How time has flown by this year. As the miles go by in this journey we call life I catch myself thinking more of my past than I do of my future.
If you will indulge me in this edition of Struttin’ Time, I would like to reflect on friendships that are still happening and those that have long gone. I would like to start with a friendship that is still as strong as it has ever been, my friendship with Ben Gish and The Mountain Eagle.
Long before Struttin’ Time, the Gish family and I were friends, and it still just as good today as when I first met the Gishes in the late 1960’s. It was than that Pat Gish asked me to serve on the Jenkins Housing Commission. She told me it would only last a year, but I was there for five years, as I could never tell any of the Gish family no.
When Ben and I started this venture, Struttin’ Time, we had not a clue if it would make it or not, but many years later we are still here. That is a friendship that is and has lasted. On the other side of the coin, is a friendship about me as a young child growing up in McRoberts, a small coal town located in the headwaters of the Kentucky River. As most youngsters growing up in that time, we all had some family member who stayed on the home place to help with the work. Mine was my grandpa’s brother we called Uncle Lo.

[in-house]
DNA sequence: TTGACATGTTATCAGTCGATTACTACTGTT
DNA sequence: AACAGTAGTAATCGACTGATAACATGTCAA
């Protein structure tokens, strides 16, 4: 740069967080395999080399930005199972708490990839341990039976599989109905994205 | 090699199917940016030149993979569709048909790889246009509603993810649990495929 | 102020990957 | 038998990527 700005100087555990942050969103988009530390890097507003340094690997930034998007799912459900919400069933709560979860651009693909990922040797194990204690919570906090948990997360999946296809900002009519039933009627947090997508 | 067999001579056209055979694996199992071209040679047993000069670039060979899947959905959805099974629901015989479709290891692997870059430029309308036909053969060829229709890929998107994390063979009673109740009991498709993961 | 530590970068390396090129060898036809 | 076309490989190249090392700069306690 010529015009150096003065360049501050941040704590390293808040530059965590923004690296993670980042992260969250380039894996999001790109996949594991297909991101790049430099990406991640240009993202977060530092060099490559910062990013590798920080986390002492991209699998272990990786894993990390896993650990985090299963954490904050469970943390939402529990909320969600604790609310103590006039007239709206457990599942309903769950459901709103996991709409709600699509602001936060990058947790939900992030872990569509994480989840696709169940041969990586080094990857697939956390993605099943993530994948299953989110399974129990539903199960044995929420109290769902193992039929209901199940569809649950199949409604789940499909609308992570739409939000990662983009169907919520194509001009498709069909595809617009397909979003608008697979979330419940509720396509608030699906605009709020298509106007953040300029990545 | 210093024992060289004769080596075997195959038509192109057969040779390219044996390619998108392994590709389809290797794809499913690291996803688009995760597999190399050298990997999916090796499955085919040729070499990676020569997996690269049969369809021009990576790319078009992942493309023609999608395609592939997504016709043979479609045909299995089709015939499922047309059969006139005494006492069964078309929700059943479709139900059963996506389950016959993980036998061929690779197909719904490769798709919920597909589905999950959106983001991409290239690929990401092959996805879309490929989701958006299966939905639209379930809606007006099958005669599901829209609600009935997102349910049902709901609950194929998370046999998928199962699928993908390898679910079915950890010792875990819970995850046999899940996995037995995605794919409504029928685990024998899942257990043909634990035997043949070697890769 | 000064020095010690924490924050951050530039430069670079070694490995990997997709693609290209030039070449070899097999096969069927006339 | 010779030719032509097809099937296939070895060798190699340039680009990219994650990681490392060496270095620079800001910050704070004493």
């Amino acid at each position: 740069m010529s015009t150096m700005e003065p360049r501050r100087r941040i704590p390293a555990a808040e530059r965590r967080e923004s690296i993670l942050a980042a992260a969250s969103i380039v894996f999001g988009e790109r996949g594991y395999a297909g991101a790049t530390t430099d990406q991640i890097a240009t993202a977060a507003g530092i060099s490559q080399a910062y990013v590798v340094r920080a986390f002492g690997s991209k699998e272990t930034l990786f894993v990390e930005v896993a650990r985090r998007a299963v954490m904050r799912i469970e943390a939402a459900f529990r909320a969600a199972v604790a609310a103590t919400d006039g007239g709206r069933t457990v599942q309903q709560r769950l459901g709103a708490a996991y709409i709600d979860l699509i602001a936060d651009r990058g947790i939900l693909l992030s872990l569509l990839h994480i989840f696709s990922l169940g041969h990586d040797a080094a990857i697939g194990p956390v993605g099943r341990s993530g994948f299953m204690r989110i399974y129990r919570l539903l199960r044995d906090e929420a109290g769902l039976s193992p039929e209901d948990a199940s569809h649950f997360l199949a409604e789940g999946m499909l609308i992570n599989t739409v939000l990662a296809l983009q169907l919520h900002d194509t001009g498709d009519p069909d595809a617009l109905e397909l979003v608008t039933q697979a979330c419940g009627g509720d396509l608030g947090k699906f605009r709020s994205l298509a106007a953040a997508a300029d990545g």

His name was Loranza Duncil, and he seemed old to me the first time I ever saw him. And he was a worker. He made my first bow for me and fixed my first arrows. He split firewood, cleaned, planted gardens, whitewashed buildings, fences, and tree trunks. I never saw him without his long sleeve shirt, hat, and a kerchief to wipe away the sweat. Uncle Lo hunted with me. His favorite was grouse hunting behind our house. He never used a dog, just his knowledge — and me to flush. He was the greatest hunter I have ever known. Although he never left McRoberts to hunt he was wise about how wildlife lived. As I recall growing up at his feet, I would like to share with you my favorite story of this man who I thought could walk on water.
I went into his basement one day after seeing him working on something. Uncle Lo informed me he had found an old shotgun barrel and was making himself a new shotgun. I thought, how cool can that be? Well rabbit season would be opening soon, a season that was and still is still my favorite. To hear those beagles on a rabbit brings thrills to my soul.
Uncle Lo said he would need to get busy on the gun so he could have it ready for the first day. I told my papaw what he was doing, and all he said was “Son, please stand clear of Uncle Lo. He is fixing to get killed. Well the big day arrived and a rabbit was jumped. When Uncle Lo shot his new handmade shotgun it flew into several pieces. He looked sheepish, but smiled and said, “I’ll need to do some adjustments.”
My Uncle Lo passed on in 1968. I’ll never forget him, still love him today, and miss him. Although my friendship with the Gishes is still ongoing, all the things I just said about my Uncle Lo are true about them.